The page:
From the start it was to Mulroney’s advantage to take the offensive with a libel lawsuit, but there were indications that RCMP also provoked Mulroney to do so; in other words, RCMP likely also wanted a media circus focused on an unprecedented lawsuit by an ex-Prime Minister against the government, thus avoiding a harder criminal investigation the German police did in contrast.


(September 29, 2013, Feng Gao’s Blog – Reflections on Events of Interest)

With the facts and evidence reviewed in several blog posts, in January 2014 my reasoning thus reached the question of whether the RCMP intentionally, or ‘wilfully’ as I have asserted earlier, did what they did in relation to politics of “Brian Mulroney versus Jean Chretien” – putting Chretien’s safety at risk and going easy on Mulroney in the Airbus Affair:

“In Part 11 I have pointed out that letting low-level officers be in charge in both cases actually favored Mulroney over Chretien, because when security was lax an armed intruder got through and nearly harmed Mr. & Mrs. Chretien, whereas when a criminal investigation was lax the suspect, i.e., Mr. Mulroney, got away with a government apology and payments for his lawyers.

A deeper question that needs answering is whether the RCMP mishandlings were intentional, and whether they indeed had to do with ‘Brian Mulroney versus Jean Chretien’.”

(January 26, 2014, Feng Gao’s Blog – Reflections on Events of Interest)

In my January 2014 post, my review of historical press coverage of politics prior to my activism which began in 1992, revealed that RCMP senior officer J. W. B. McConnell had had a bias in favor of then Prime Minister Mulroney dating back to the 1980s.

J. W. B. McConnell was sometimes also referred to as “Brian McConnell”, particularly when he was in charge of RCMP criminal operations in Quebec, in 1990 and prior:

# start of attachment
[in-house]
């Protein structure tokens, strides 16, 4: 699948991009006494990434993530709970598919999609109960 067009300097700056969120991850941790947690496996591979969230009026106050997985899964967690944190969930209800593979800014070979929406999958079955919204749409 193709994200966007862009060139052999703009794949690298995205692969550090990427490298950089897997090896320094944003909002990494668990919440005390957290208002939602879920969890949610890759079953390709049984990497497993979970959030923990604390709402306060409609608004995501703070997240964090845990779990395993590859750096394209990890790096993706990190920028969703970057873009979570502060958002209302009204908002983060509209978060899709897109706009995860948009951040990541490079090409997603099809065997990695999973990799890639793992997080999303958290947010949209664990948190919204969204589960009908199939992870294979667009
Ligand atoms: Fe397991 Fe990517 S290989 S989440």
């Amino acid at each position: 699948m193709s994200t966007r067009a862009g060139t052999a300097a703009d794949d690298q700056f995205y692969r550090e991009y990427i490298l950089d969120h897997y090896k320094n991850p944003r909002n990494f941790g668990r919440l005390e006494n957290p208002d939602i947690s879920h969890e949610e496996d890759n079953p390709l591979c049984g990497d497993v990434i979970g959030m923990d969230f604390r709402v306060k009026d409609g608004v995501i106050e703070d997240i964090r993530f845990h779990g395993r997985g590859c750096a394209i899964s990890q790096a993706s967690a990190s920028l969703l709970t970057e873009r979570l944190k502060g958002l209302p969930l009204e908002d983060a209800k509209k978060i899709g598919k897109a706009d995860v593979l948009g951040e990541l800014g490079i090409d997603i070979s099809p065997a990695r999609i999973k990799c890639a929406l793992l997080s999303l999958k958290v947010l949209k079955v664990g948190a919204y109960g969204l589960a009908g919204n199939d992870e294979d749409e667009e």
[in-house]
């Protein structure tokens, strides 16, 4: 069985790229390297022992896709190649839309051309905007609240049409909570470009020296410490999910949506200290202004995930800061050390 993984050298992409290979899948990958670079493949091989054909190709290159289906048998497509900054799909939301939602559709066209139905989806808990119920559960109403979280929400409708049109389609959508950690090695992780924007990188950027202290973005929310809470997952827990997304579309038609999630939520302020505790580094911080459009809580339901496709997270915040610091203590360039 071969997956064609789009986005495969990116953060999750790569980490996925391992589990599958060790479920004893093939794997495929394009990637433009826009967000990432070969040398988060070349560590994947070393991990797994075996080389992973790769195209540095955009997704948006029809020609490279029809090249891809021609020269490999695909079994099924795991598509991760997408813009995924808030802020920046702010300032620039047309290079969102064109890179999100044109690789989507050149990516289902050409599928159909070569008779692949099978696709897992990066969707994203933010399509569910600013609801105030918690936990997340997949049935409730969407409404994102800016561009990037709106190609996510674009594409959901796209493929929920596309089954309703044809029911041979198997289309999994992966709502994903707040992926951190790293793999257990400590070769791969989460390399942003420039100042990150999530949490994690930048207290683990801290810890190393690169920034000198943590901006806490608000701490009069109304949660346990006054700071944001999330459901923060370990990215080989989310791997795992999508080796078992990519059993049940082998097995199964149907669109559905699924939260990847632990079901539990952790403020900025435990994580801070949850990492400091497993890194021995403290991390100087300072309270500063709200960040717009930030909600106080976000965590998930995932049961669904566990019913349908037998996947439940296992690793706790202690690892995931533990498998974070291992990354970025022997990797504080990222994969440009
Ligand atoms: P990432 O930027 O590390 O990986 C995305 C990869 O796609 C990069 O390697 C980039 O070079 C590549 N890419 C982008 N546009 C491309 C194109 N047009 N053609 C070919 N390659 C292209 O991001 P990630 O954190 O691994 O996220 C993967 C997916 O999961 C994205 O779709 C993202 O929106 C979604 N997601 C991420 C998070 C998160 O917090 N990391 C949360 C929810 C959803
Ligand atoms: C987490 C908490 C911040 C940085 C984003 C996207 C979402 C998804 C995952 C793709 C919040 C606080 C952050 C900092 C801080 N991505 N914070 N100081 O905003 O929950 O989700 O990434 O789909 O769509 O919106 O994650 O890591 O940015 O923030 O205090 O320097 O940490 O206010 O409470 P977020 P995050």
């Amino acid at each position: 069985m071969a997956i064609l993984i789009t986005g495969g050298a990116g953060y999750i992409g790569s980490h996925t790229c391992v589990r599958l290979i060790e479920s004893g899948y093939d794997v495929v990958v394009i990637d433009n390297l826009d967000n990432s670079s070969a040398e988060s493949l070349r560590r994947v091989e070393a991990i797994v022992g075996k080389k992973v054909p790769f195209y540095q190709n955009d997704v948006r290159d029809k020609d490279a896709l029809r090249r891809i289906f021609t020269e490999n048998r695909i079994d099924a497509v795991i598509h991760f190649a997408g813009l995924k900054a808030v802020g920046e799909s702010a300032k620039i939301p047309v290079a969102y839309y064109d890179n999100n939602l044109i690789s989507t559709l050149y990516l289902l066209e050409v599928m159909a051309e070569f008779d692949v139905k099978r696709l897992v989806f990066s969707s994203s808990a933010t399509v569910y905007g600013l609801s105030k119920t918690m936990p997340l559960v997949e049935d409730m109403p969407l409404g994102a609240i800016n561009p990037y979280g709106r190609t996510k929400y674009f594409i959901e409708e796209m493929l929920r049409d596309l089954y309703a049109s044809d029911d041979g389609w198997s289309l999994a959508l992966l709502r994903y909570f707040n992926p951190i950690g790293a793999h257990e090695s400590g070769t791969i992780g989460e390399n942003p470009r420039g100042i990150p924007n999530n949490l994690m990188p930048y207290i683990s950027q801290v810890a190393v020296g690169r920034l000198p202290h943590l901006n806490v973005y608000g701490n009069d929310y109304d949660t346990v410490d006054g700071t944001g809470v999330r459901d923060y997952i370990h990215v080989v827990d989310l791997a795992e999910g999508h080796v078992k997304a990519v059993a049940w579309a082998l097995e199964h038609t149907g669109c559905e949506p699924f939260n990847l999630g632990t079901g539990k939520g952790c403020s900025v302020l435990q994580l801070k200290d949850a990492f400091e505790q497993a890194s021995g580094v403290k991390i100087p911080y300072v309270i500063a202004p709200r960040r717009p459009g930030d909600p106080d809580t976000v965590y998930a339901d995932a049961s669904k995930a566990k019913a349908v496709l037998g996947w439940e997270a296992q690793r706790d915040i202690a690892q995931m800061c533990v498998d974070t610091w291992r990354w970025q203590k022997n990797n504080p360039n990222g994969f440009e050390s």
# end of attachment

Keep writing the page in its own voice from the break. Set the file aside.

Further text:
“One fact that is clear is that J. W. B. McConnell was previously the RCMP officer in charge of criminal operations in Quebec, based in Montreal, cited in that name in April 1990 on the case of Cpl. Michel Boyer, a member of the RCMP national security investigations section charged with 2 counts of corruption, one of drug trafficking and 9 of breach of trust…

Besides in The Ottawa Citizen, for this case “Chief Supt. J. W. B. McConnell” was also cited in The Gazette

But my search of the newspaper archives led to the spectre of a possibly different type of “mistaken identity”.

I found only one article referring to J. W. B. McConnell as “Bryan McConnell”, quoted earlier about a serial rapist in 1991 when he was RCMP director of enforcement services – J. W. B. McConnell as in his January 6, 1993 internal letter I obtained via personal-information disclosure.

On the other hand, many newspaper articles in 1989 had referred to the RCMP officer in charge of criminal operations, or criminal investigations, in Montreal as “Brian McConnell”.”

(January 26, 2014, Feng Gao’s Blog – Reflections on Events of Interest)

The “many newspaper articles” referring to “Brian McConnell”, mentioned above, reported on what became known as the ‘Richard Grise affair’, that was probably the most significant political affair during the Mulroney government era and possibly the biggest scandal relating to Mr. Mulroney prior to the Airbus Affair in November 1995.